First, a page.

How COVID-19 and remote work could influence wider adoption of desktop as a service
August 21 2020
by Raul Castanon-Martinez, John Abbott
The COVID-19 outbreak significantly disrupted the business world, leading organizations to implement travel restrictions and work-from-home (WFH) policies to protect employees while ensuring minimal disruption to their business operations. We recently covered how unified communications as a service (UCaaS) emerged as a key component for enabling remote workers and ensuring business continuity in the early days of the quarantine. Nearly six months into the lockdown, the landscape continues to evolve, with a substantial number of organizations looking to maintain travel restrictions and extend WFH policies going into 2021. This could influence the adoption of cloud-enabled technologies such as desktop as a service (DaaS), which is emerging as a viable alternative for addressing the requirements of a distributed work environment post-COVID-19.
The 451 Take
The COVID-19 outbreak will result in IT organizations looking at how they support remote work, with many organizations looking to extend their WFH and travel policies going into 2021. The adoption of technologies that enable remote workers was already gaining traction prior to the pandemic, and these factors could act as a catalyst and accelerate the adoption of tools that enable distributed work environments, such as DaaS.
Work-from-home is here to stay
According to 451 Research's Workforce Productivity & Collaboration survey, even before the COVID-19 outbreak there was a growing awareness of the need to support remote work. Results from our H2 2019 survey show that 70% of fast-growth-company employees were working at least some of their week on the go (e.g., mobile and remote employee situations). This trend is now expanding beyond fast-growth companies as a result of the COVID-19 pandemic and the formalization of remote working practices.
Conducted from May 26 to June 11, 451 Research's Digital Pulse, Coronavirus Flash Survey June 2020 is an event-driven survey designed to measure the impact of the COVID-19 outbreak on businesses. It follows a similar survey conducted from March 10 to March 19 and offers a basis for tracking its impact over time. Our survey shows that, even as businesses look to reopen their workplaces, expanded WFH policies and travel restrictions will continue to be relevant for a substantial number of organizations and employees. Survey results show that two out of three (67%) organizations expect expanded work-from-home policies to remain in place long-term or permanently; this is a significant increase from the 38% that expressed this expectation in March, as shown in Figure 1.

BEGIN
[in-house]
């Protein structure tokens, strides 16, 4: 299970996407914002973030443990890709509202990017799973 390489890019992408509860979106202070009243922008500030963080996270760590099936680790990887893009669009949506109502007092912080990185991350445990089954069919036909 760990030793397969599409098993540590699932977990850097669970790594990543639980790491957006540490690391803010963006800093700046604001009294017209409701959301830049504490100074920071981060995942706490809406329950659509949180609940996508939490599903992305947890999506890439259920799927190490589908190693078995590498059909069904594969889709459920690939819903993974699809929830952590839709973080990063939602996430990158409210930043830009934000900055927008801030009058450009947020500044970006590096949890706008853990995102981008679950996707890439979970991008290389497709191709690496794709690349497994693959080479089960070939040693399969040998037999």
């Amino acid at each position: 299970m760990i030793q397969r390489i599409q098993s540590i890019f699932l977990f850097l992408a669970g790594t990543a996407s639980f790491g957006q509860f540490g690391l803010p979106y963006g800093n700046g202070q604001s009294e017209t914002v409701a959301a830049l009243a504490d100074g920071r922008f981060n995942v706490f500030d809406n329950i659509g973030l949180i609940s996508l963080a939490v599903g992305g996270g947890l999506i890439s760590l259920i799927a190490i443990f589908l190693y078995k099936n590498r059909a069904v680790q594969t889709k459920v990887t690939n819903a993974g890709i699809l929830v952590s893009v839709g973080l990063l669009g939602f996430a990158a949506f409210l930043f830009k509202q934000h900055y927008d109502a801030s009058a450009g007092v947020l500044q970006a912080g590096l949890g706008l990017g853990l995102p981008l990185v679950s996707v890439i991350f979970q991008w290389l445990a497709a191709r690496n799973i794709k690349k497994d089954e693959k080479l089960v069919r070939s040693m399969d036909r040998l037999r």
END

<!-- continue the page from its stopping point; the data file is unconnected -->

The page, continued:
Figure 1: Expected Persistence of Expanded Work-From-Home Policies
451 Research, Digital Pulse, Coronavirus Flash Survey June 2020
Survey responses also suggest that the demands of dealing with the COVID-19 outbreak are placing a strain on enterprise IT resources. The portion of businesses indicating they were currently or had previously experienced such a strain as an outcome of the outbreak increased substantially from March to June 2020. Forty-one percent (41%) of organizations surveyed in June claimed to be experiencing an increased strain on internal IT resources; an additional 25% said they had experienced increased IT strain but are not currently. This impact, reaching more than two-thirds of organizations, is broader than expected in March, when 43% said they didn't expect to experience any increased IT strain, as shown in Figure 2.
Figure 2: The Strain on IT Resources Is Broader Than Anticipated
451 Research, Digital Pulse, Coronavirus Flash Survey June 2020
DaaS for enabling a distributed work environment
Enabling a distributed work environment – which we describe as the technologies that come together to enable employees to securely access business applications and resources from any location, regardless of the network or device they choose to use – can involve complex technical, security and compliance requirements. It also entails supporting a wide range of use cases, including remote workers and employees in distributed locations (e.g., offices in different cities, regions, countries), as well as external collaboration with nonemployees (e.g., partners, clients and contractors). These factors require that IT organizations consider different approaches to enable their remote workforces.